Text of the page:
Scottish authors Val McDermid and Ian Rankin have expressed their anger at Fife council’s plans to close 16 libraries, while Scottish National Party MPs have lodged a motion in the House of Commons in an attempt to reverse the decision.
Following Fife Council’s decision to close 16 libraries in order to find savings of £813,000 announced earlier this week, library campaigners have said they are “absolutely gutted” and McDermid called the situation “disgraceful”.
McDermid, who grew up in Fife, told The Guardian: “We complain all the time about young people not reading books, but if we make it harder for them to get books, reading is not going to increase. Libraries are there for people who can’t afford books, or whose families don’t see any value in reading books.”
McDermind said her family had no money to spend on books when she was growing up so libraries were her "route to understanding the world."
“Frankly, I would not be a writer if it were not not for the public library system,” she said. “In Fife we have a library built with Andrew Carnegie’s money – those industrialists understood the value of educating people. These are the things we are losing. These are the things we are throwing away.”
She added: “These are libraries in small villages that don’t have other resources, and so libraries have a role that is more than just the lending of books. They serve as a community hub in so many ways – they’re a warm place to go when you can’t afford to put your heating on, and there are people who don’t have computers whose only access to the internet is in a library. To throw them away seems to me to be short-sighted.”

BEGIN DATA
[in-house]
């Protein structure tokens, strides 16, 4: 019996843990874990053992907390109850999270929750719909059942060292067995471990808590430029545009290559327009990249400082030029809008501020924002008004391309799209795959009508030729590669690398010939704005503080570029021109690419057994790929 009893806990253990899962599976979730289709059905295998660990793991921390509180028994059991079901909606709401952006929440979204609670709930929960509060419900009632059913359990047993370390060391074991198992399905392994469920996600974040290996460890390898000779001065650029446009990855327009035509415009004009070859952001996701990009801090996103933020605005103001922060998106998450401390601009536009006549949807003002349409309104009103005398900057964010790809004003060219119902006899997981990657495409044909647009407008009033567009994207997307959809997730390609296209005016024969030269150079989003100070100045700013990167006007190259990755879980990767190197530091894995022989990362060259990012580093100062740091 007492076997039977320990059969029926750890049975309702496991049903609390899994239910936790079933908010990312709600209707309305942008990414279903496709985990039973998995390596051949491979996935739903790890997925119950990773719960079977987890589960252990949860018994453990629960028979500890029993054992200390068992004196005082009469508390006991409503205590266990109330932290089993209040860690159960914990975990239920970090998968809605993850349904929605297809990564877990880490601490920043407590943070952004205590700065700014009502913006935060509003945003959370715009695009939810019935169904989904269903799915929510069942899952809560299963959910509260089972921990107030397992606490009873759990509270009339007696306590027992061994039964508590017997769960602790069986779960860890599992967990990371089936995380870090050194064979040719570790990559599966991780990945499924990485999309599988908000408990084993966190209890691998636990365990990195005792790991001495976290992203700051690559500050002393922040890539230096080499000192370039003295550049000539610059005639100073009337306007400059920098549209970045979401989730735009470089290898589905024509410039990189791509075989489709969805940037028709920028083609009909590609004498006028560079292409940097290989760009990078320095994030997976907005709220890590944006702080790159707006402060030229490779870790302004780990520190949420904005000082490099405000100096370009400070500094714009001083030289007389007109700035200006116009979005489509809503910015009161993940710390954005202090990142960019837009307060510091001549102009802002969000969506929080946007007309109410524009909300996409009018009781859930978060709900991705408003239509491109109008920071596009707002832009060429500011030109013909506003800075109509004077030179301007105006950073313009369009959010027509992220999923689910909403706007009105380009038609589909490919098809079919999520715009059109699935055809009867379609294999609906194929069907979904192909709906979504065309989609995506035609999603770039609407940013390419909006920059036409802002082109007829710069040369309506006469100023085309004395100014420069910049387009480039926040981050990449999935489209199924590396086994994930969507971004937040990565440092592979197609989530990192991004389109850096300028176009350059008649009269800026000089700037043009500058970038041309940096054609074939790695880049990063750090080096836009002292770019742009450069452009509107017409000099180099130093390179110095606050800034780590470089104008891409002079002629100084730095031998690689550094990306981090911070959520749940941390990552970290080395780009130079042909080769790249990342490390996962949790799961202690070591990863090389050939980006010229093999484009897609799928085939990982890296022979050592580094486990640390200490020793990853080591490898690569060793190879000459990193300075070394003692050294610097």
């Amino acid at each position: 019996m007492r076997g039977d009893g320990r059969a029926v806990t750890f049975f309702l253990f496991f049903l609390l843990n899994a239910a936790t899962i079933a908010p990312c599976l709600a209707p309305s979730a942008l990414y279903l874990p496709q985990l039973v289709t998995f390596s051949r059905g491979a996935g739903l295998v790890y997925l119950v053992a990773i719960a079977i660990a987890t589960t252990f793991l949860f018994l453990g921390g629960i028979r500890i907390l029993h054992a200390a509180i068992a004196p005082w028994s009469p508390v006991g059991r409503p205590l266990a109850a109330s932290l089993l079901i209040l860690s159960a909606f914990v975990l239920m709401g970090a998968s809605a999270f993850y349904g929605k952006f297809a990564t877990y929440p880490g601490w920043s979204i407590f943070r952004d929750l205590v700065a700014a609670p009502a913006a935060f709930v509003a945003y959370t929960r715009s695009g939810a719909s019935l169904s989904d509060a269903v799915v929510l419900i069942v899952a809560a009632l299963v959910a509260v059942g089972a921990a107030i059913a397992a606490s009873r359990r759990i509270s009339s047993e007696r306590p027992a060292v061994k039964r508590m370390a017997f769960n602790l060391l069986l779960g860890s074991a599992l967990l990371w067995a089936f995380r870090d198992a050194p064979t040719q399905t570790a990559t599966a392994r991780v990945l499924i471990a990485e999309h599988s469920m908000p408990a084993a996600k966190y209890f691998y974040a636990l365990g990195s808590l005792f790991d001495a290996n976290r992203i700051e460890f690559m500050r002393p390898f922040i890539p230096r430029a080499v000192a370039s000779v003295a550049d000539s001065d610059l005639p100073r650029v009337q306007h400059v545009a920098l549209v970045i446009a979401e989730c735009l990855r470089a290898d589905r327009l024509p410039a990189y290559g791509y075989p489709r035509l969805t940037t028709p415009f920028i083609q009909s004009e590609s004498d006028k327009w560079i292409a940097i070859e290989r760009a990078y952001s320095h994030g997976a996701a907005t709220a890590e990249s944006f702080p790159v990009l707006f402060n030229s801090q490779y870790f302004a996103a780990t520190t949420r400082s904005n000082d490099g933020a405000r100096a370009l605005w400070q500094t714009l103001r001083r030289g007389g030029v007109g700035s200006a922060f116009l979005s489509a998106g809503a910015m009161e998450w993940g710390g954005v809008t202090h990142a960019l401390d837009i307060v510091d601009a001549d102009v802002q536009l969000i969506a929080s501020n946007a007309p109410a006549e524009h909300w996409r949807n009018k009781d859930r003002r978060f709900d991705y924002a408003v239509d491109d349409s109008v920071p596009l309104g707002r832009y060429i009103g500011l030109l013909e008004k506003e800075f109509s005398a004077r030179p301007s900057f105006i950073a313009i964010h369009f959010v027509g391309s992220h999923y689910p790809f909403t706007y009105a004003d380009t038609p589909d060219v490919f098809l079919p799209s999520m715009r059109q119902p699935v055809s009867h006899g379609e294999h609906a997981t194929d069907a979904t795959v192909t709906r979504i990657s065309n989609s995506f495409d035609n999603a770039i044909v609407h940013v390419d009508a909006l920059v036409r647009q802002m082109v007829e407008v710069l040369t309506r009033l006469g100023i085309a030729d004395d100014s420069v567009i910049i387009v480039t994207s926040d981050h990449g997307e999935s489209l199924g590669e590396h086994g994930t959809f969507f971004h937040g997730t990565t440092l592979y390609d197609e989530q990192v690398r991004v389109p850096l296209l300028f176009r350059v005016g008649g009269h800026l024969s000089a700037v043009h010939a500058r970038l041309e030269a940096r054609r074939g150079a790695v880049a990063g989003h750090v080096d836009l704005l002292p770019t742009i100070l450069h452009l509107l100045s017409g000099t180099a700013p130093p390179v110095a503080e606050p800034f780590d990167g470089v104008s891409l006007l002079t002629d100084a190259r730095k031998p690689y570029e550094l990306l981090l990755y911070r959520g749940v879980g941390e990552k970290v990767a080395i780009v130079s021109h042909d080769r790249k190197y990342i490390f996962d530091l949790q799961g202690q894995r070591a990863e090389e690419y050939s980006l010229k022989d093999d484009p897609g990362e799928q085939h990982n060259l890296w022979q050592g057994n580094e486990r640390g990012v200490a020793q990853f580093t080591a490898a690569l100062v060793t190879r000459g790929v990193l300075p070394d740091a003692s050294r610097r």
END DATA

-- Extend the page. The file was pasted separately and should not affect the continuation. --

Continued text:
Rankin said that Bowhill library, one of the branches due to close next spring, had been his "refuge and a place of constant wonder."
“I learned so much from those books, and can still smell the dark wood panelling,” said the author. “I was back there a few weeks ago. The interior was much changed – smaller and less maze-like than I remembered – but it was still a place of wonder, as all libraries should be.”
On Wednesday (9th December), SNP MPs filed an early day motion in parliament "deploring" the decision to close the libraries. They argued that the closures "will lead to job losses" and said that libraries "provide an invaluable resource to people of all ages who rely on their local library for a wide range of different services [and] sit at the heart of communities, providing space and facilities often not available close by."
The motion was filed by Stephen Gethins, Peter Grant, Douglas Chapman, Roger Mullin, Neil Gray and Martyn Day.
Gethins, whose constitutency will see six libraries close, told Fife Today: “I am very disappointed by the decision; it’s incredibly short-sighted and will deprive many communities of a vital and valuable service.”
Fife library campaigners are also considering launching a legal bid in order to overturn the decision, The Courier has reported. Protestors have revealed that they had contacted a lawyer to see if a legal challenge is possible.
Bryce Sutherland, campaigner from Keep Fife’s Libraries Open, said: “This isn’t over. One way or another, we are going to reverse their shallow, callous, blinkered decision.”
Fife Cultural Trust, which runs 47 of Fife’s 51 libraries on behalf of the council, is facing a 20% budget cut and said closing the libraries would account for £571,000 of the £813,000 it must find in savings by April 2018. The libraries are set to close in spring 2016.
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